Advanced Melanoma Patients Seen to Respond to CMP-001, Keytruda Combo in Ongoing Study

Advanced Melanoma Patients Seen to Respond to CMP-001, Keytruda Combo in Ongoing Study

Intratumoral injection of CMP-001 in combination with Keytruda (pembrolizumab) worked to reduce tumor burden in advanced melanoma patients whose disease failed to respond, or progressed, when treated with PD-1 inhibitors, data from an ongoing Phase 1 trial show.

These results, of a December analysis in 68 patients, were in the presentation, ‘Intratumoral toll-like receptor 9 (TLR9) agonist, CMP-001, in combination with pembrolizumab can reverse resistance to PD-1 inhibition in a phase Ib trial in subjects with advanced melanoma,” given at the recent AACR annual meeting in Chicago.

CMP-001, developed by Checkmate Pharmaceuticals, falls into the category of immunotherapies, working to boost the immune system’s response against cancer cells.

The therapy is made of a short piece of DNA, called an oligonucleotide, that mimics the genetic material of bacteria. The DNA is encapsulated in noninfectious virus-like particles, or VLPs, and is injected directly into the tumor — known as intratumoral administration.

VLPs are detected by cells of the immune system that “eat” these particles. The oligonucleotide carried in CMP-001 is then released and processed by a special class of immune cells, called antigen-presenting cells (APCs), which induce a broader immune response and recruit T-cells to the tumor site.

The open-label Phase 1 CMP-001-001 trial (NCT02680184) is investigating the efficacy of intratumoral injection of CMP-001 alone or in combination with Keytruda, another immunotherapy, in patients with advanced melanoma — patients have either failed to respond or progressed when treated with a PD-1/PD-L1 inhibitor like Keytruda.

Set to end in January, it is currently enrolling at sites across the U.S., and the goal is to recruit 160 patients. More information can be found here.

The trial is conducted in two parts — Part 1 has two phases, a dose escalation followed by an expansion phase. Part 2 is designed to assess CMP-001 as a monotherapy.

The escalation phase will assess two dosing schedules of CMP-001 combined with Keytruda: once a week for seven weeks, followed by once every three weeks until discontinuation; or once a week for two weeks, then once every three weeks for five additional doses, after which the therapies are administered once every three weeks until discontinuation.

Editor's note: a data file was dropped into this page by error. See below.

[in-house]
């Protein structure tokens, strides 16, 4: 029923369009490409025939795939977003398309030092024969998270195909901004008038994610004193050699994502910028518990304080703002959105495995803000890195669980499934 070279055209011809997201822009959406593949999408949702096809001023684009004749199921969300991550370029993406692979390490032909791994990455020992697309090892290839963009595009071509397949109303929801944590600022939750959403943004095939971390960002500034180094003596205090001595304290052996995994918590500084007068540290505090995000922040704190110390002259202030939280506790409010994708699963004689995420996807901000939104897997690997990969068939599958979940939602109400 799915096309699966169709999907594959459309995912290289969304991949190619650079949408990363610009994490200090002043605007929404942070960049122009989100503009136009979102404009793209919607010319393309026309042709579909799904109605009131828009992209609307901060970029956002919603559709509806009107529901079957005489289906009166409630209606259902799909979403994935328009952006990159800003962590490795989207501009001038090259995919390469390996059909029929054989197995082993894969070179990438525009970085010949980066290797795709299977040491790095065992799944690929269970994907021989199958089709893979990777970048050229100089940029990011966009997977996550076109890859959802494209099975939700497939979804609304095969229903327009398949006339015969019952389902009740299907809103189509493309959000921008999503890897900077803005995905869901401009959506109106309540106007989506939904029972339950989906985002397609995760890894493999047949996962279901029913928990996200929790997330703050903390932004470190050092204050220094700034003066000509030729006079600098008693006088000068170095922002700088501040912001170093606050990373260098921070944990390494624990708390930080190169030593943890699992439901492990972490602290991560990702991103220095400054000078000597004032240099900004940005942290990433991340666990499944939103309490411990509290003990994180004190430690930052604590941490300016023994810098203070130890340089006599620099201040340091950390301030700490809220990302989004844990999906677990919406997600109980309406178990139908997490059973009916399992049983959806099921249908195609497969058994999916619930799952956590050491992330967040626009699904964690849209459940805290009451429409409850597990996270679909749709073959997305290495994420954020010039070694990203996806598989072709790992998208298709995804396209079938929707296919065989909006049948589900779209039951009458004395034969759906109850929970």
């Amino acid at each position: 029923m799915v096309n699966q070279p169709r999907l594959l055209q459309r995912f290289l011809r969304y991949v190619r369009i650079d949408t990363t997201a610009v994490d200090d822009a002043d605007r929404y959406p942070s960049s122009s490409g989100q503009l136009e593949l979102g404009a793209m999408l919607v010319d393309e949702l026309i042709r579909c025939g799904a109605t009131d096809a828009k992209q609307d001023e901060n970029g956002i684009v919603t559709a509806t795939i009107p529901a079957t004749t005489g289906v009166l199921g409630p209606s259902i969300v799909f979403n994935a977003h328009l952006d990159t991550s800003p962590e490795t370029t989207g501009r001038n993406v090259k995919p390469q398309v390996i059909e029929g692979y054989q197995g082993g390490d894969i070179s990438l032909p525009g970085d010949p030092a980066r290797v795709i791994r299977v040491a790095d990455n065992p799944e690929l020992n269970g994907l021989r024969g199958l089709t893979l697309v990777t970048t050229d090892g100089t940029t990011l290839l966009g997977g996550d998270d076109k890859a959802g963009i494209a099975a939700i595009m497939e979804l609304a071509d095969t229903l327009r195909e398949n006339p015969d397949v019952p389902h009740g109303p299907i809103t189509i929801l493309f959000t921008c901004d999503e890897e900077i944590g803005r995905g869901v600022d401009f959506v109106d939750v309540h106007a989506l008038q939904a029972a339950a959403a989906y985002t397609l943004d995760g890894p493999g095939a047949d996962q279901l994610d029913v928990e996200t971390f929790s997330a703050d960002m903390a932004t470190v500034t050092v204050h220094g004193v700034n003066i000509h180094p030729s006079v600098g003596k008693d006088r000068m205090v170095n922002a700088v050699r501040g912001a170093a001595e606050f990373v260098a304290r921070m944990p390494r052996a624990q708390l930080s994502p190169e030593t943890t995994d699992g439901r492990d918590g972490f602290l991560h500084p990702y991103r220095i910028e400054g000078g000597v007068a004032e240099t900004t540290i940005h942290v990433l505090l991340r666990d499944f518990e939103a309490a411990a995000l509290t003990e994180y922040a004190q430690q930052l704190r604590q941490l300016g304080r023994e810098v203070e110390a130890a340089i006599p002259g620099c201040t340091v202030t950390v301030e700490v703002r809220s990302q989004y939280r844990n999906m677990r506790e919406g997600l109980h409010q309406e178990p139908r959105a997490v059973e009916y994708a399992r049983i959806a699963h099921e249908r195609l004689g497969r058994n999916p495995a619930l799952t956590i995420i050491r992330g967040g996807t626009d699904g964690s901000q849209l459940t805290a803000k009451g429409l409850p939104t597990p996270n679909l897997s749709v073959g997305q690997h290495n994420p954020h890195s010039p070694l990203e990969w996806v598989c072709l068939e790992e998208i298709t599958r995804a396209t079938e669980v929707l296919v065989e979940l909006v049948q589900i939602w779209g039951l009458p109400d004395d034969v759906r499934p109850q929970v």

CMP-001 will be administered at five different doses — 1 mg, 3 mg, 5 mg, 7.5 mg, or 10 mg — directly into a tumor lesion. The response to the combined therapy is evaluated in all tumor lesions, whether or not those lesions were injected with the treatment.

At the time of this analysis, the trial had enrolled 68 patients, all under Part 1: 44 patients in the escalation and 24 patients in the expansion phase.

While 22.5% of the 40 patients receiving the weekly dose experienced a reduction in tumor size (objective response rates, ORR), only 7.7% of the 13 patients receiving the once-every-three-week dosing schedule did.

Patients treated with the 3 mg and 5 mg doses every week had an ORR of 33.3%.

Importantly, tumor lesions throughout the body, namely those in the skin, nodal lymph nodes, spleen and liver that had not been injected with the combo therapy, also showed a regression.

Treatment also increased the recruitment and activation of immune cells into the tumor, namely CD8 T-cells.

Overall, these results show that combining CMP-001 with Keytruda resulted in objective, durable tumor responses without triggering major toxicity issues in PD-1-resistant advanced melanoma patients, the study reports.

Acute adverse effects related to treatment mainly included fever, nausea and/or vomiting, headache, hypotension, and rigors.

“CMP-001 dosing at 5 mg/weekly has been selected for further evaluation in the ongoing dose expansion phase of this study,” the researchers said.